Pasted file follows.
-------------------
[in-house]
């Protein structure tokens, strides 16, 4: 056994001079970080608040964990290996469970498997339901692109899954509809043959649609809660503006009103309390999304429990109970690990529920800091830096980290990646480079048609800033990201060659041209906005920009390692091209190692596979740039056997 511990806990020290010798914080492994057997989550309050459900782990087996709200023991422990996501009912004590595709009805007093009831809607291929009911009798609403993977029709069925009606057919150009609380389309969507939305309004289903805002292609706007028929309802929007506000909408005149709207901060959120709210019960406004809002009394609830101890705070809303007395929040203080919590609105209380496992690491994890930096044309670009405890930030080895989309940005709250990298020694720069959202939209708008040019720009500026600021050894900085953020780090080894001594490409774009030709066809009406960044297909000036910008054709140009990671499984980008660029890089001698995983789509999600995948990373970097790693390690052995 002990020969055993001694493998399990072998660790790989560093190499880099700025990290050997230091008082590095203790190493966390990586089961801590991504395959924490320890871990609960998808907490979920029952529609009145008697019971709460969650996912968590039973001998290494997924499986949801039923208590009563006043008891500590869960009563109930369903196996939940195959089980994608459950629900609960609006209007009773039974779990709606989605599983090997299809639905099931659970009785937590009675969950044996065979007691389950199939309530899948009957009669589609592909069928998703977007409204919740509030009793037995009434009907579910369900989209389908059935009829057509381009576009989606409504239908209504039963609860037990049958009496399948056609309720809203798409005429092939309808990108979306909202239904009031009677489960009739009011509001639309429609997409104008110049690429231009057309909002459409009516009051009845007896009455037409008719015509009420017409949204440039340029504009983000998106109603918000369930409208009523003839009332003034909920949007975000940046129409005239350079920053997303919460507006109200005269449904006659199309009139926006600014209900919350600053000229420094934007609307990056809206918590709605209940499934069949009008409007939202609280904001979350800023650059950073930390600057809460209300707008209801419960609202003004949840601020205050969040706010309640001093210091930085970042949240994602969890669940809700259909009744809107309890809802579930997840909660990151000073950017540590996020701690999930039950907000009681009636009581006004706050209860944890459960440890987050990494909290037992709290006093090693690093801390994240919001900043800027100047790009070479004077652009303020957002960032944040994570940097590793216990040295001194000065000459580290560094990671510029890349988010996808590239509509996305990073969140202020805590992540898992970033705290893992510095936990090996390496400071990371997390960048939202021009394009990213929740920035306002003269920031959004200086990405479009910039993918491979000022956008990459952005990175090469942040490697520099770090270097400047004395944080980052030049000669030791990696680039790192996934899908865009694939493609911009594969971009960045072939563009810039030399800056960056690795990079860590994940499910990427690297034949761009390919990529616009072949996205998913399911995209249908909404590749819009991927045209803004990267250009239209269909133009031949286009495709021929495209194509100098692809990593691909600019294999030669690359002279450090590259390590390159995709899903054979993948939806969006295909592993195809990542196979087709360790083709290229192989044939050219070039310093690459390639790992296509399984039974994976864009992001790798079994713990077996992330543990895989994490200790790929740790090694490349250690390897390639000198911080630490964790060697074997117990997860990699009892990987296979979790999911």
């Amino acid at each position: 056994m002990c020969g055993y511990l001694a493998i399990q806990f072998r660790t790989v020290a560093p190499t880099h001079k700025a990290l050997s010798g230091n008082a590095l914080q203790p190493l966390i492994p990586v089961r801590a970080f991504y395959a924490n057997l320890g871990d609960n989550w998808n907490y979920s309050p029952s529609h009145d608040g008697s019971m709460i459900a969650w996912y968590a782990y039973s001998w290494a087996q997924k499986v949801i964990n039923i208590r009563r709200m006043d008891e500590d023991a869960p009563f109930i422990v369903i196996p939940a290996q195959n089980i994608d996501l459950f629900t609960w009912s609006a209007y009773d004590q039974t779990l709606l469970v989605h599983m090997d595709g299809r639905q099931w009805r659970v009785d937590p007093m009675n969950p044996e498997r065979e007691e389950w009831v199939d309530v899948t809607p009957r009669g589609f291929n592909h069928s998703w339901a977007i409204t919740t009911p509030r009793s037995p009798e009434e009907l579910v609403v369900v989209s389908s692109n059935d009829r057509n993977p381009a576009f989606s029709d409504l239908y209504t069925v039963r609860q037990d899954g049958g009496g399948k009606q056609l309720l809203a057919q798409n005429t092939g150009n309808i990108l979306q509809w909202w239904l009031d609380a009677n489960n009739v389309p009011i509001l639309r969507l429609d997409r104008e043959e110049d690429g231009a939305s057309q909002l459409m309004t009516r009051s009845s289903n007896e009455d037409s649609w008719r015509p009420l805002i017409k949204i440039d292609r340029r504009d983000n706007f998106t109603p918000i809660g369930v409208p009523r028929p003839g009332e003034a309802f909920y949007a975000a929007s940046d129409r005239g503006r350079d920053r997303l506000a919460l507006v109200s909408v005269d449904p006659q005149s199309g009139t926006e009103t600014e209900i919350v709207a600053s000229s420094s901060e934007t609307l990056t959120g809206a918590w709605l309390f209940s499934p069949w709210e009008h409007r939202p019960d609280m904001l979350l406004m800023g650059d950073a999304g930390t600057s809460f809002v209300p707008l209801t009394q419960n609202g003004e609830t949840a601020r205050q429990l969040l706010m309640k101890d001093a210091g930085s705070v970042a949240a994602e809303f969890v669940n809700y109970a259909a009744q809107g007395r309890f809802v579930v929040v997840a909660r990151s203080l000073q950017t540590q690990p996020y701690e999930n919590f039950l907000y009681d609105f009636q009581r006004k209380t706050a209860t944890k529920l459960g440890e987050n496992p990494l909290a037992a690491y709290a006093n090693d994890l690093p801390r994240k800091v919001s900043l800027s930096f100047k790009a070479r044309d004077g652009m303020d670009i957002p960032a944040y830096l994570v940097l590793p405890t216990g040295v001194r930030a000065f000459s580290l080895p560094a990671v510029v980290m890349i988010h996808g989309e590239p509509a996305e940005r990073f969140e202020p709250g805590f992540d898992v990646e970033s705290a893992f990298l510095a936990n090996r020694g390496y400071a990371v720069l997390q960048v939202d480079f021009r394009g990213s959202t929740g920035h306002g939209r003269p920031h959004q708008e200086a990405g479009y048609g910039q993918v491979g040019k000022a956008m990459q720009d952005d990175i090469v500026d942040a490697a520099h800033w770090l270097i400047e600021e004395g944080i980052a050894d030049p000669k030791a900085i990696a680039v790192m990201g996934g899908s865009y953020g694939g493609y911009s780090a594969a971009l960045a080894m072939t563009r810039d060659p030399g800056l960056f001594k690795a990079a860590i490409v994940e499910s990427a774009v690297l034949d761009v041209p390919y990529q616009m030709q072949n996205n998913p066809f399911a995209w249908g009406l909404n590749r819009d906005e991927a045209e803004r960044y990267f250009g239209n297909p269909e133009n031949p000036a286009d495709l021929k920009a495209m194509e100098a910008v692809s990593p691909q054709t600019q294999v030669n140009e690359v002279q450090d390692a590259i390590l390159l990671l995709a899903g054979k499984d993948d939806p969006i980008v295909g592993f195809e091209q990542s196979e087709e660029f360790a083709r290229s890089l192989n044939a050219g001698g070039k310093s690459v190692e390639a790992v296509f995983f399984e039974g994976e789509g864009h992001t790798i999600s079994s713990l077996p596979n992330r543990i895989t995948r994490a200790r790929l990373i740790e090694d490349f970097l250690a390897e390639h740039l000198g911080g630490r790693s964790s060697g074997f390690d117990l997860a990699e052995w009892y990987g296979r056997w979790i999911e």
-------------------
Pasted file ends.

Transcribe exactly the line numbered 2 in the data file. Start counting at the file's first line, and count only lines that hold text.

């Protein structure tokens, strides 16, 4: 056994001079970080608040964990290996469970498997339901692109899954509809043959649609809660503006009103309390999304429990109970690990529920800091830096980290990646480079048609800033990201060659041209906005920009390692091209190692596979740039056997 511990806990020290010798914080492994057997989550309050459900782990087996709200023991422990996501009912004590595709009805007093009831809607291929009911009798609403993977029709069925009606057919150009609380389309969507939305309004289903805002292609706007028929309802929007506000909408005149709207901060959120709210019960406004809002009394609830101890705070809303007395929040203080919590609105209380496992690491994890930096044309670009405890930030080895989309940005709250990298020694720069959202939209708008040019720009500026600021050894900085953020780090080894001594490409774009030709066809009406960044297909000036910008054709140009990671499984980008660029890089001698995983789509999600995948990373970097790693390690052995 002990020969055993001694493998399990072998660790790989560093190499880099700025990290050997230091008082590095203790190493966390990586089961801590991504395959924490320890871990609960998808907490979920029952529609009145008697019971709460969650996912968590039973001998290494997924499986949801039923208590009563006043008891500590869960009563109930369903196996939940195959089980994608459950629900609960609006209007009773039974779990709606989605599983090997299809639905099931659970009785937590009675969950044996065979007691389950199939309530899948009957009669589609592909069928998703977007409204919740509030009793037995009434009907579910369900989209389908059935009829057509381009576009989606409504239908209504039963609860037990049958009496399948056609309720809203798409005429092939309808990108979306909202239904009031009677489960009739009011509001639309429609997409104008110049690429231009057309909002459409009516009051009845007896009455037409008719015509009420017409949204440039340029504009983000998106109603918000369930409208009523003839009332003034909920949007975000940046129409005239350079920053997303919460507006109200005269449904006659199309009139926006600014209900919350600053000229420094934007609307990056809206918590709605209940499934069949009008409007939202609280904001979350800023650059950073930390600057809460209300707008209801419960609202003004949840601020205050969040706010309640001093210091930085970042949240994602969890669940809700259909009744809107309890809802579930997840909660990151000073950017540590996020701690999930039950907000009681009636009581006004706050209860944890459960440890987050990494909290037992709290006093090693690093801390994240919001900043800027100047790009070479004077652009303020957002960032944040994570940097590793216990040295001194000065000459580290560094990671510029890349988010996808590239509509996305990073969140202020805590992540898992970033705290893992510095936990090996390496400071990371997390960048939202021009394009990213929740920035306002003269920031959004200086990405479009910039993918491979000022956008990459952005990175090469942040490697520099770090270097400047004395944080980052030049000669030791990696680039790192996934899908865009694939493609911009594969971009960045072939563009810039030399800056960056690795990079860590994940499910990427690297034949761009390919990529616009072949996205998913399911995209249908909404590749819009991927045209803004990267250009239209269909133009031949286009495709021929495209194509100098692809990593691909600019294999030669690359002279450090590259390590390159995709899903054979993948939806969006295909592993195809990542196979087709360790083709290229192989044939050219070039310093690459390639790992296509399984039974994976864009992001790798079994713990077996992330543990895989994490200790790929740790090694490349250690390897390639000198911080630490964790060697074997117990997860990699009892990987296979979790999911």